* First “robo-advice” deal by world’s biggest asset manager in Europe
* To target financial institutions, companies for growth
* Follows acquisition of U.S. peer FutureAdvisor in 2015
By Simon Jessop and Trevor Hunnicutt
LONDON/NEW YORK, June 20 (Reuters) - BlackRock, the world’s biggest asset manager, made its first push into Europe’s “robo-advice” market on Tuesday after taking a stake in Anglo-German digital investment manager Scalable Capital.
BlackRock, which manages $5.4 trillion across a range of actively managed and index-tracking funds, led a 30 million euro ($33.6 million) funding round for Scalable alongside its two existing German venture capital backers, a joint statement said.
The funding will help Scalable expand its robo-advice business - which uses low-cost exchange-based funds and online distribution - with financial institutions and corporates to help grow assets past the 250 million euros raised in the 16 months since launch from more than 6,000 retail clients.
The expansion of BlackRock’s digital efforts comes as fund and wealth managers globally look to overhaul their distribution models amid tougher regulation, pressure on fees and the changing investment needs of a younger generation.
Patrick Olson, BlackRock’s chief operating officer for Europe, the Middle East and Africa, and who will join Scalable’s supervisory board, said the decision to invest came as investors increasingly wanted to access their holdings using technology.
“This trend is prompting strong demand from European financial institutions – including banks, insurers, wealth managers and advisory firms – for high-quality technology-enabled investment solutions,” Olsen said.
Scalable Capital, founded in 2014 and based in Munich and London, uses exchange-traded funds from BlackRock and others to build low-cost portfolios for clients and is actively looking to expand into other European countries. As well as Britain and Germany, it is also active in Austria.
New European rules aimed at improving transparency, value for money and protections for investors meant traditional asset and wealth managers would need to use technology to help design, manage and distribute investments, the companies said.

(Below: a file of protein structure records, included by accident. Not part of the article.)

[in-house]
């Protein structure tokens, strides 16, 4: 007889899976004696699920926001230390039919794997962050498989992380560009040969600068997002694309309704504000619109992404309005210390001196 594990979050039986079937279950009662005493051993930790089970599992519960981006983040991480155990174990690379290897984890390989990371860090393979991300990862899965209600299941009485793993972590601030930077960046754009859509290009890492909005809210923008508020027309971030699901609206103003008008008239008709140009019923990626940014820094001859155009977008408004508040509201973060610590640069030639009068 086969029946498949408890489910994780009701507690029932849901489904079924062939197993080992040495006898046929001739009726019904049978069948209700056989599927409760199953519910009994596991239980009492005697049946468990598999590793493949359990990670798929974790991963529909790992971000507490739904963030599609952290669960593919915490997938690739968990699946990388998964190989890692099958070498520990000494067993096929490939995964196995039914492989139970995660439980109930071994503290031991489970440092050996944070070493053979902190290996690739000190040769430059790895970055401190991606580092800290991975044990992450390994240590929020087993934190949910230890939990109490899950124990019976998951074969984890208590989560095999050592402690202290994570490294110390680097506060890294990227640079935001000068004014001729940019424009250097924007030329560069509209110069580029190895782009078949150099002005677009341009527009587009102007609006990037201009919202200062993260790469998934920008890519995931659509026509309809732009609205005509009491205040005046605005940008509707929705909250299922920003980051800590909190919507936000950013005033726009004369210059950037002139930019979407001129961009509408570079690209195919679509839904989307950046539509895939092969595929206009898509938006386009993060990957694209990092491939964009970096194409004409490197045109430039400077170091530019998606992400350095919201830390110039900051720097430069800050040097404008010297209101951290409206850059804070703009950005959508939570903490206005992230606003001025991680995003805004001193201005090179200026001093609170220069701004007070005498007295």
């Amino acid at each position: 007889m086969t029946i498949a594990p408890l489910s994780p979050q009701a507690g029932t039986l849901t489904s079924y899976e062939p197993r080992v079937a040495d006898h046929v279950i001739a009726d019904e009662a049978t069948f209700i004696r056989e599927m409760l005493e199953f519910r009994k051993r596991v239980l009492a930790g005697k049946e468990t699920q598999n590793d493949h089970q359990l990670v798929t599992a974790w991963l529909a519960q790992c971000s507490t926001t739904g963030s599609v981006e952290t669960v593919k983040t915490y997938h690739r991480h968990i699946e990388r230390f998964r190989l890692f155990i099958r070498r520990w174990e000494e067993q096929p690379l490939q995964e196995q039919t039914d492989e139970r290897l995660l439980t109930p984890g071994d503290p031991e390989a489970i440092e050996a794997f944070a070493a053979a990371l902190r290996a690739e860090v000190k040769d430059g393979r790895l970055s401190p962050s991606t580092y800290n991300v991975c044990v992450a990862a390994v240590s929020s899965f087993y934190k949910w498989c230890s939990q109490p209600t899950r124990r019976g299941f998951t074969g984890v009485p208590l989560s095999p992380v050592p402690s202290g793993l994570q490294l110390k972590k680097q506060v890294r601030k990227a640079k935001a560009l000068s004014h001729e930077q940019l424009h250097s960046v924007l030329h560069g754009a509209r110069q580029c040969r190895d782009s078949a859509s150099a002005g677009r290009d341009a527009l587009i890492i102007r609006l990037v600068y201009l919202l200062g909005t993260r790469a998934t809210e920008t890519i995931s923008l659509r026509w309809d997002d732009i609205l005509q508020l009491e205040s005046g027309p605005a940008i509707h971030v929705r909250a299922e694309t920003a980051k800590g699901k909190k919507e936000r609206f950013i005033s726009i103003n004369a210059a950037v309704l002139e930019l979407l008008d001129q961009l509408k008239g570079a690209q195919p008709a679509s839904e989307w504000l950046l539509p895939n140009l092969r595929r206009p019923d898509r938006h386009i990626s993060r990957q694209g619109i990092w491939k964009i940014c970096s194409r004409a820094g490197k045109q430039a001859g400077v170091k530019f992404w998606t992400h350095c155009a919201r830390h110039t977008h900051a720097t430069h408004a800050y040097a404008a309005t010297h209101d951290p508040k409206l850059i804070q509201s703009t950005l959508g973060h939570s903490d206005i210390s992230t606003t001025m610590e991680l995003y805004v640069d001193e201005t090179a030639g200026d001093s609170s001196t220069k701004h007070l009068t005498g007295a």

“Technology is not just a competitive advantage but a requirement for wealth management businesses to be successful in the future,” Adam French, co-founder and co-CEO at Scalable Capital, said.
The deal is subject to regulatory approval and is expected to close in the third quarter. The companies declined to specify the size of the equity stake taken by BlackRock or its growth targets.
The deal for Scalable comes several months after BlackRock Chief Executive Officer Larry Fink told Reuters he was considering up to four small acquisitions to shore up its technology and investment expertise.
It also follows the purchase in 2015 of U.S.-based robo-adviser FutureAdvisor which, like Scalable, uses exchange-traded funds to build portfolios for clients and began serving retail customers.
Since then, FutureAdvisor has put more emphasis on licensing its service to big wealth management companies to offer through their own advisers, typically to lower-tier clients who they might otherwise not retain.
BlackRock is keen to win more market share with those wealth management firms, which are already a primary distributor of its funds to the general public.
FutureAdvisor disclosed having $969 million in assets under management and 13,751 accounts in a February filing with U.S. regulators, up from $232 million and 3,460 accounts around when the BlackRock deal was announced in 2015.
As well as FutureAdvisor, BlackRock’s digital wealth management business includes Aladdin Risk for Wealth, iRetire and iCapital, all of which are solely for U.S.-based clients.
Fink has placed an unusual emphasis on technology for a company in his industry, including through the company’s Aladdin operating system for investment management, which it licenses to rivals.
It is also exploring how computer models can improve stock picking while reducing costs and in March announced plans to bolster an internal team known for data-driven approaches to picking stocks.
$1 = 0.8940 euros Reporting by Simon Jessop, editing by David Evans